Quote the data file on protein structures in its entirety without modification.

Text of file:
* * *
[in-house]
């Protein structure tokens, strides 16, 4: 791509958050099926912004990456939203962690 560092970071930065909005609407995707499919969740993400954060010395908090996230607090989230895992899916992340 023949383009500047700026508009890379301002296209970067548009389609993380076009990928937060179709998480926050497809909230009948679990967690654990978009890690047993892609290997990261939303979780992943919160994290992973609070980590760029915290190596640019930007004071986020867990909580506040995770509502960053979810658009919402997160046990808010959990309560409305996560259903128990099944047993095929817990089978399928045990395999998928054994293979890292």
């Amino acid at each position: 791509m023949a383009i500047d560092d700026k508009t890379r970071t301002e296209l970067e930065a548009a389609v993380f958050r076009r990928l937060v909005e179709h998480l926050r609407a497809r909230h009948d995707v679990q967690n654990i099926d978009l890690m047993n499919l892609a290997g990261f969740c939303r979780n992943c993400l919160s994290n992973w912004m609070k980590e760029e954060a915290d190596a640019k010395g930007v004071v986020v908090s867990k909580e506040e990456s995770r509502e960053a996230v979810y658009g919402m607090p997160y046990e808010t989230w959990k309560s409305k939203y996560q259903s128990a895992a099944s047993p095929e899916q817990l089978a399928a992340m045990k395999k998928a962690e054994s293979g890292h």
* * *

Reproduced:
[in-house]
């Protein structure tokens, strides 16, 4: 791509958050099926912004990456939203962690 560092970071930065909005609407995707499919969740993400954060010395908090996230607090989230895992899916992340 023949383009500047700026508009890379301002296209970067548009389609993380076009990928937060179709998480926050497809909230009948679990967690654990978009890690047993892609290997990261939303979780992943919160994290992973609070980590760029915290190596640019930007004071986020867990909580506040995770509502960053979810658009919402997160046990808010959990309560409305996560259903128990099944047993095929817990089978399928045990395999998928054994293979890292």
């Amino acid at each position: 791509m023949a383009i500047d560092d700026k508009t890379r970071t301002e296209l970067e930065a548009a389609v993380f958050r076009r990928l937060v909005e179709h998480l926050r609407a497809r909230h009948d995707v679990q967690n654990i099926d978009l890690m047993n499919l892609a290997g990261f969740c939303r979780n992943c993400l919160s994290n992973w912004m609070k980590e760029e954060a915290d190596a640019k010395g930007v004071v986020v908090s867990k909580e506040e990456s995770r509502e960053a996230v979810y658009g919402m607090p997160y046990e808010t989230w959990k309560s409305k939203y996560q259903s128990a895992a099944s047993p095929e899916q817990l089978a399928a992340m045990k395999k998928a962690e054994s293979g890292h």